XFX Technologies is among the many vendors to be part of NVIDIA push to release the AGP version of the GeForce 6600GT. In fact, XFX is leading the availability wars. I found the XFX card was in stock with ten percent fluctuations in market value at many popular e-tailers. This certainly bests many of the paper launches we have seen from all chipmakers, GPU or CPU.
With the 6600GT AGP, NVIDIA hopes to capture the consumer level enthusiast, at least that is what I like to call the market sector. These are users that upgrade later in product cycles, maintain a strict budget, or are just plain afraid of newer more expensive upgrades. There are many gamers in limbo right now, stuck between nForce2 and nForce4, between Half-Life and Half-Life 2, that want to upgrade but do not want to REALLY upgrade. I remember this kind of transition before when the industry moved from slotted to socketed CPUs. The Celeron2 with a slotket adapter became the perfect choice for the budget minded enthusiasts' systems.
NVIDIA released the native PCI-Express GPU receiving warm reviews, on par with the competition and adding features that left a few 6800 series owners jealous. But how could NVIDIA get the 6600GT the AGP market? Would they go to the AGP market? The on board slotket adapter, a PCI-E bridge chip added to the 6600GT AGP card, would be the missing piece of the puzzle of how to bring budget minded bliss to a PC near you.
XFX is a division of PINE Technologies. Pine is not a huge name here, but they are one of Hong Kong's leading tech companies. Accepting the need for flashier marketing and a recognizable market name, XFX is the graphics card and mainboard branding for the US and European markets. XFX had a run at the nForce2 chipset, but since have shifted focus to the graphics card market.
Having seen XFX's packaging in stores, the goal has been met. It is eye-catching to say the least. What could only be described as contortionist Origami cardboard, the box is folded in such a manner to leave you scratching your head as to how to get the card out. Environmentalists may see it as wasteful, but new growth trees produce more oxygen, so package away boys.
PACKAGING - THE BIG X
If the first examination leaves you scratching your head, the second might get you flustered. The card is actually in there and they gave you a preview window to prove it.
Carefully cut the tape seals and slide the heavier corrugated cardboard X-container out. Hiding on the sides of the X are two tabs that allow you to get to the inner chamber. Quick tip: be sure to double check which side is up. The preview window is the bottom of the inner tray. Otherwise, you will have CD wrappers, adapters and manuals scattered on your computer room floor. Once done with the dismantling, you will find your new gaming bliss, the Blue PCB'ed XFX 6600GT AGP.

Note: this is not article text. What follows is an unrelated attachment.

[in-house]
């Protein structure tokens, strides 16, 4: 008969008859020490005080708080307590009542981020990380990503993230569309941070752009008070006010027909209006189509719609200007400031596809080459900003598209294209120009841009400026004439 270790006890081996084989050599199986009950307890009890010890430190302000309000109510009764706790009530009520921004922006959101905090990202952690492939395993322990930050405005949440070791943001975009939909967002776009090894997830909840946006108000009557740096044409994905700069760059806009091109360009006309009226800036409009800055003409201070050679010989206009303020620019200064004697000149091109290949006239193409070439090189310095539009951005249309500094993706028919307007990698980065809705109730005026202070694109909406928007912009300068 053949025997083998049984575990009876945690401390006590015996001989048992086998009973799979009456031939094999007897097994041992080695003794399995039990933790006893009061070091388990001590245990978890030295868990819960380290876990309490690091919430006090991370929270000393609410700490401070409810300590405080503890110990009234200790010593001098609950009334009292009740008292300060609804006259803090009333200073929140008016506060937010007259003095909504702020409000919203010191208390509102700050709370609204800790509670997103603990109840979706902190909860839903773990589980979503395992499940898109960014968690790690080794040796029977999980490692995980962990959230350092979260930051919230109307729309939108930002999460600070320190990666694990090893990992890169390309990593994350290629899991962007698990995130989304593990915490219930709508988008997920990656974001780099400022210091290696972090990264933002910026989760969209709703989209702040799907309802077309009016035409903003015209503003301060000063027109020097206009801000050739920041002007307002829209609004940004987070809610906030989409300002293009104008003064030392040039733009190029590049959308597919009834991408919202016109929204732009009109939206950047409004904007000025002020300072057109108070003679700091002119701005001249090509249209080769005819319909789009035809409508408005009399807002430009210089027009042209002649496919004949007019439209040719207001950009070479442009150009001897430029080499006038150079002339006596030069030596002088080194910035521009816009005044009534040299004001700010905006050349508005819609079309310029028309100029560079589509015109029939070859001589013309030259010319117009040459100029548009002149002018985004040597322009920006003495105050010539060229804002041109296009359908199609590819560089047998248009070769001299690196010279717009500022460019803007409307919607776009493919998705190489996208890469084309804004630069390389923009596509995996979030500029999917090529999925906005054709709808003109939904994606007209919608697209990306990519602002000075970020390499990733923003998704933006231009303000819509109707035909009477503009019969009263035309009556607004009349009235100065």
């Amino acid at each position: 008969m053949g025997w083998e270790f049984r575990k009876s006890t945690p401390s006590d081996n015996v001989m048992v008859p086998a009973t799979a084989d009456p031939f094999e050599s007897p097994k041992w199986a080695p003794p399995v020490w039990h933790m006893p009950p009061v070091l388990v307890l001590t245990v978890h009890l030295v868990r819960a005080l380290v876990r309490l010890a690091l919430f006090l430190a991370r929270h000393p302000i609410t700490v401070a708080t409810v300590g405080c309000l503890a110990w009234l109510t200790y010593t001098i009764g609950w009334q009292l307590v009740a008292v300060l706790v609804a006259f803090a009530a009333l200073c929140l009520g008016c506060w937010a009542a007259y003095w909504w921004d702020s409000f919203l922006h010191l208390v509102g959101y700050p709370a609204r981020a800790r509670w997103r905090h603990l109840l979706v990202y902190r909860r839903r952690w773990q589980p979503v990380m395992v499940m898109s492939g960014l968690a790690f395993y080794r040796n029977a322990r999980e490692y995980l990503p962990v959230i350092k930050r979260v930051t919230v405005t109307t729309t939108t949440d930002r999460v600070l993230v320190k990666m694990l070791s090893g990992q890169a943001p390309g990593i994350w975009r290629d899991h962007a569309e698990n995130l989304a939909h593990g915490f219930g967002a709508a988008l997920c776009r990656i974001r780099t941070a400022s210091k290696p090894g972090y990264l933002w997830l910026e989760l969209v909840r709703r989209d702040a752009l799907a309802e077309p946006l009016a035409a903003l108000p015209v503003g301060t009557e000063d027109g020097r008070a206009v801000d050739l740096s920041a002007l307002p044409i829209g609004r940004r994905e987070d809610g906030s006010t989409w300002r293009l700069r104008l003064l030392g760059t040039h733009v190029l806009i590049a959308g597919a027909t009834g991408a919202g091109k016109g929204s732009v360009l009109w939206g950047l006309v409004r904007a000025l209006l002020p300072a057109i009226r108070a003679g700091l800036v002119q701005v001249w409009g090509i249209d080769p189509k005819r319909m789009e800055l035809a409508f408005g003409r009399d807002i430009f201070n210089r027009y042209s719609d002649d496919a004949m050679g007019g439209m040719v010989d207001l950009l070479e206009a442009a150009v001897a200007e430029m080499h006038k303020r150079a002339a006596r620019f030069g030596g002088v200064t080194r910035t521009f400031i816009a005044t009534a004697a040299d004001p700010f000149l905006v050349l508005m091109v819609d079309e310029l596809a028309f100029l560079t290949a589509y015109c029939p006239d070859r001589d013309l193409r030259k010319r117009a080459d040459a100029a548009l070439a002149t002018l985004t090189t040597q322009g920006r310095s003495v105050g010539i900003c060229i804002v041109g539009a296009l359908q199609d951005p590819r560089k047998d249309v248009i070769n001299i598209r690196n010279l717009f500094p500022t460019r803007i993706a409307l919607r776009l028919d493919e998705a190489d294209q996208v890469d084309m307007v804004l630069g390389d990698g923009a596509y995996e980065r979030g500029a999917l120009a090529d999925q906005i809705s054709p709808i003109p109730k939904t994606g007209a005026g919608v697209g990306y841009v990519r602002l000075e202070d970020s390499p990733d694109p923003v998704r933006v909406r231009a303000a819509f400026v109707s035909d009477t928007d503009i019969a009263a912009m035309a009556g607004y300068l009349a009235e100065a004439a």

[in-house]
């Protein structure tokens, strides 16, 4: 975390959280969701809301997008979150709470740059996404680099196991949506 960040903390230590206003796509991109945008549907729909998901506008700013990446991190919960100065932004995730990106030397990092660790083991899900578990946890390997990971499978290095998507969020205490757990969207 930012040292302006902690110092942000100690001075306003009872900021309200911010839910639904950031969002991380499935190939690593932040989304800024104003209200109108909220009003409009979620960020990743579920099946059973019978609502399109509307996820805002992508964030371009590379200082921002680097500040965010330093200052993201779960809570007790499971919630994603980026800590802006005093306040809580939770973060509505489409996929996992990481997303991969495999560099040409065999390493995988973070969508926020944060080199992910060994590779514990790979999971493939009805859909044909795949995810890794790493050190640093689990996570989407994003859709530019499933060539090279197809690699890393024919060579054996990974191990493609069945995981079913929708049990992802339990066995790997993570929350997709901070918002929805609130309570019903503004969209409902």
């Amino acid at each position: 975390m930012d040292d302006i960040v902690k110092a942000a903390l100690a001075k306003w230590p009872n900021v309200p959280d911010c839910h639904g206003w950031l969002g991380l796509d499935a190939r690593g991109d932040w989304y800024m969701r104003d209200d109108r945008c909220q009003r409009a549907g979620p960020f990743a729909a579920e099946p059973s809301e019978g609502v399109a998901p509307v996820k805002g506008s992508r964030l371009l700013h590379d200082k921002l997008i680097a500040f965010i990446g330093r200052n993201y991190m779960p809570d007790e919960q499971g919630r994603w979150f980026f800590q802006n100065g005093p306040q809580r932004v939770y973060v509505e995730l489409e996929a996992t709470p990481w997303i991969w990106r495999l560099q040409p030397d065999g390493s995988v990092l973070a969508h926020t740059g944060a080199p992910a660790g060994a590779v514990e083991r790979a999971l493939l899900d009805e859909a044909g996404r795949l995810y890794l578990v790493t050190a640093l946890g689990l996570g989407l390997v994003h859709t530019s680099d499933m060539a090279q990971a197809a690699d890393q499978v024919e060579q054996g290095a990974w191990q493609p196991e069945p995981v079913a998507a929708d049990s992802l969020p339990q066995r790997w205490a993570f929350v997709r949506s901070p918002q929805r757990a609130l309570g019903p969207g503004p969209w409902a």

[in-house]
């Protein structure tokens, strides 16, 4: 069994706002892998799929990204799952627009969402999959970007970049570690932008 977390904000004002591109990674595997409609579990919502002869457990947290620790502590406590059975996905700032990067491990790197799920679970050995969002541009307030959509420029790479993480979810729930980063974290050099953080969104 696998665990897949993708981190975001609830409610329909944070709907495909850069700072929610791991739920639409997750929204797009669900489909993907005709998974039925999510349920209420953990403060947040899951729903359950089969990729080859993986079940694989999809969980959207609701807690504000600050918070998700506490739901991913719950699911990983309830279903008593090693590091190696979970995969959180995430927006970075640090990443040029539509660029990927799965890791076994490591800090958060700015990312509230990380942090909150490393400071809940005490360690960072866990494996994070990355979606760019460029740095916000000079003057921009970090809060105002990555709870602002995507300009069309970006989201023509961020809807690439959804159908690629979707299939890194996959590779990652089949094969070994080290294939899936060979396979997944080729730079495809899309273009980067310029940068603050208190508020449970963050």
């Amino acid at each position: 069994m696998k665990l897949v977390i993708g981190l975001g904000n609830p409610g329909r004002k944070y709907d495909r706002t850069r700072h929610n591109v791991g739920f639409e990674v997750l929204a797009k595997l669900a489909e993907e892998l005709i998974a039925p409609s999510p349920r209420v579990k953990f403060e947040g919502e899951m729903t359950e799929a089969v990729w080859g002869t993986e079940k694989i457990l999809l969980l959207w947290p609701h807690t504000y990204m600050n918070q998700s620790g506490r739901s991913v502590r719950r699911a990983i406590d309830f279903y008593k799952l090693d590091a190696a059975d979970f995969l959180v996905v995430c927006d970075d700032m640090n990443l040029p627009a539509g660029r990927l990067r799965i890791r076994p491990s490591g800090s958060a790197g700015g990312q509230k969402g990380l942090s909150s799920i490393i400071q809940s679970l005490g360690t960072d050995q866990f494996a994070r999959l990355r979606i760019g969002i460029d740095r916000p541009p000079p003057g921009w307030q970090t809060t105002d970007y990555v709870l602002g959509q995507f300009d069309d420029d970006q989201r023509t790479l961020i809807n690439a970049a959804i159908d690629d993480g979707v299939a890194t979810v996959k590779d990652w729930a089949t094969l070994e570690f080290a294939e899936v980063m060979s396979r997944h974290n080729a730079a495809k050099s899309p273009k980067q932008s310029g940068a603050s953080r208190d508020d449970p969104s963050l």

You also find two DVI to VGA adapters, driver disk, X2: The Threat, Commandos 3: Destination Berlin, NASCAR Thunder 2004, quick installation guide, Owner's Manual, and S-Video cable.
More on the bundle later. Let's get a close-up view of the card.
6600GT - AGP STYLE
XFX 6600GT AGP
The less complicated 6600GT leaves the PCB looking much cleaner than the 6800GT. There are fewer resistors cluttering the areas behind the DDR3 memory modules. The memory is the recognizable Samsung modules found on the 6800GT. In fact, the 6600GT's memory interface is the 6800GT's cut in half, with half of the 6800GT's 256-bit memory bus, only 128 for the 6600GT, and half of the 6800GT's standard 256MB of DDR3, only 128MB for the 6600GT. Power is supplied through the AGP slot and the added four wire power supply lead. XFX recommends having at least a 300W power supply.
The cooler uses a copper insert transferring heat away from the GPU into the clutches of the clear fan's turbulence. Other than the cool paint, you notice the odd angle at which the cooler is sitting and the extra heatsink on board. The reason for the cooler to be canted thirty degrees is so the PCI-E to AGP bridge chip can be added to adapt the native 6600GT chip to the AGP platform. This High Speed Interface (HSI) chip is basically the same chip used by the 5900 series PCI-E cards to port the AGP GPU to PCI-E slot, but flipped around to work in the opposite direction. NVIDIA is getting some decent mileage out of their PCI-E to AGP R&D time.
Update: There has been a revision to the GPU cooler. It is listed on XFX's support website here. You can get more information in the .pdf file, viewable here. XFX claims improved cooling but there are mixed reviews around the web.
HSI Bridge Heatsink
Considering your entire throughput is manipulated by this chip, it does get quite warm, and therefore a heatsink is warranted. I could not unseat the pins holding the heatsink on, sorry, no pics of the interface chip.
The core is fabbed using a .11 micron process. It is seated into a green sub-PCB looking much like an AMD CPU, which is then seated into the board manufacturers portion of bringing the 6600GT to life. Inside, eight pixel pipelines, each with a texture unit, and three vertex processors run at the 500MHz core clock. We will see later how the increased core speed helps to lessen the "half of a 6800GT" effect.